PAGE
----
By: The Free Press
MLA Bill Bennett was invited to the Elkford Lamplighter Pub on Wednesday, June 17 to discuss several issues, including Jemi Fibre’s cutting near Josephine Falls.
The meeting, hosted by the Elkford Chamber of Commerce, invited locals, councillors and District of Elkford Mayor Dean McKerracher to bring forward their concerns, many of which were addressed by Bennett.
Highlighted concerns included the amount of land that was clear cut near Josephine Falls, the lack of cleanup following the clear cutting and the way the trail system was poorly treated during the logging process.
“Our main concern of course is Josephine Falls and the trail system in there and the way that they’ve been logging it,” McKerracher said of Jemi Fibre’s logging practices. “They clear cut up there pretty bad and left a pretty good mess.”
Bennett acknowledged the public’s concerns, noting that the company “came with a bad reputation.”
“I was warned about them by people who live in the Fernie area. Dean [McKerracher] called me and let me know that I should be paying attention and looking into their business practices,” Bennett added.
The local MLA, however, noted that Jemi Fibre Corp. must abide by the Private Managed Forest Land Act (PMFLA), which requires them to adhere to certain standards.
“It’s a way of encouraging people who own private land with forest on it to manage it the same way we manage Crown land,” Bennett explained. “I can’t speak to what they did here around Elkford but I can tell you that there are ways to control them, one is through the Private Managed Forest Land Council.”
By being a part of that association, Jemi Fibre Corp. is eligible for a series of tax breaks.
Bennett also advised the public to bring their logging concerns forward to Canfor — the major purchaser of Jemi Fibre’s wood.
According to Jemi Fibre Corp.’s Woodlands Manager Andrew McCuaig, the company must adhere to another set of standards set in place by Canfor in order to log.
“All the cutting we would have done would adhere to those regulations,” McCuaig said of the PMFLA, adding, “As well, our main customer for our wood is Canfor, so we have to jump through a separate set of hoops with Canfor.”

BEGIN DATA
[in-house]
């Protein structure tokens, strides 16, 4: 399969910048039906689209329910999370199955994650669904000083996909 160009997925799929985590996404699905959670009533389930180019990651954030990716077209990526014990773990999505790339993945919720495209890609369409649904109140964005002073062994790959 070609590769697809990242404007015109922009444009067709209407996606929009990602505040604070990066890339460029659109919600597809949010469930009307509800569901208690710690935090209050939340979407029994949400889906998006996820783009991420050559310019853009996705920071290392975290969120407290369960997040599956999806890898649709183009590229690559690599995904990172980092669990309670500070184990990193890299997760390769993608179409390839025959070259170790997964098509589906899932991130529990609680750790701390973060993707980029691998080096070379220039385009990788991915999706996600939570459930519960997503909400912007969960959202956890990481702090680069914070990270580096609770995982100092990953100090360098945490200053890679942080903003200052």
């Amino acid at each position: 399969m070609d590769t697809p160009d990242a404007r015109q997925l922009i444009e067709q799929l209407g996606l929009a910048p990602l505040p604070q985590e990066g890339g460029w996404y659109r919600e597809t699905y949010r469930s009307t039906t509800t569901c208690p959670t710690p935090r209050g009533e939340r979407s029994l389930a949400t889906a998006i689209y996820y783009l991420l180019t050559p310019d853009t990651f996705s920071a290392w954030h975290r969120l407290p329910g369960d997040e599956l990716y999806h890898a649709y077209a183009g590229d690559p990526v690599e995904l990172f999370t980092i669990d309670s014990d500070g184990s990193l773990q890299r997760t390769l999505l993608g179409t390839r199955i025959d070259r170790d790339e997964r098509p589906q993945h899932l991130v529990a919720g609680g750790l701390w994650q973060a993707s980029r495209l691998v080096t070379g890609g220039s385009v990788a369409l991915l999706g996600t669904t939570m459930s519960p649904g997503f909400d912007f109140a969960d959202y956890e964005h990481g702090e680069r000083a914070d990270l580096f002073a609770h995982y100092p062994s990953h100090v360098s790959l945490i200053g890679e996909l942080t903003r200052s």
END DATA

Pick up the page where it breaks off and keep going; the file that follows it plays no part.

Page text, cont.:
Included in Canfor’s logging practice standards is the Forest Stewardship Council’s (FSC) Certification, which ensures that all products come from responsibly managed forests that are evaluated to meet FSC’s strict environmental and social standards.
“We have to make sure that we’re satisfying our regulator as well as satisfying Canfor [and ensuring them] that the wood coming from the forest that we log is made in their chain of custody standards,” McCuaig added.
During the meeting, Bennett noted that McCuaig recently accompanied the chair and Chief Executive Director of the Private Managed Forest Council on a helicopter tour of the area to ensure they were properly adhering to their standards.
“They are very much aware of the concerns that have been raised throughout the Elk Valley about how Jemi’s going to operate,” Bennett said. “I haven’t heard yet what the results of that are.”
McCuaig, however, said he believed the tour was successful, adding, “It was a positive field trip. The feedback we got on the logging we looked at was fine.”
In addition to Canfor and the Private Managed Forest Council’s standards, Bennett also advised the public that the province can look into how their private land logging might affect Crown land.
Steps can be taken if Jemi Fibre’s clear cutting is found to be causing siltation.
Bennett added, “I need to figure out if the silvaculture approach Jemi is proposing is out of the ordinary. Are they proposing to approach their silvaculture differently than other foresting companies?”
In addition, locals in attendance raised concern over torn down signage near the Josephine Falls trails system, Elkford council’s limited intervention and the land not being cleaned up following Jemi Fibre’s clear cutting.
McKerracher, however, informed the public that council was involved with Jemi Fibre from the beginning and, after several meetings with representatives, the District of Elford’s senior staff were satisfied with what the company was proposing.
He added, “When Jemi signed up here, Elkford council was involved right from day one and trying to slow them down on the way they were operating and the way they were working.”
“Since the three mayors and one director of the valley [Mayor Mary Giuliano, Mayor Dean McKerracher, Mayor Cal McDougall and RDEK Area A Director Mike Sosnowski] started to put pressure on them though the Forest, Lands and Natural Resource Operations, I think they’ve slowed down and they’ve changed some of their operation.”
Bennett also explained that under the Forest and Range Practices Act, Jemi Fibre are required to leave coarse woody debris behind to help regenerate the land.
In terms of destroyed signage, McCuaig explained that Jemi Fibre Corp. would be financing new trail signage.
“Jemi is going to put a new sign at the head of the trail and pay for any signs along the trail,” he said.
Despite some of the public’s questions being answered by Bennett, many still expressed concern over the amount of land that was clear cut.
Bennett, however, advised the public that if Jemi Fibre Corp. is found to be in breach of Canfor or the Private Managed Forest Council’s regulations, they will be penalized.
“That organization [the Private Managed Forest Council] has the power to strip Jemi of its status as a member of that organization and they would have to pay a whole bunch more taxes,” he explained. “We’re lucky we’ve got all that industrial activity, but it comes with obligations to manage it properly.”
By: The Free Press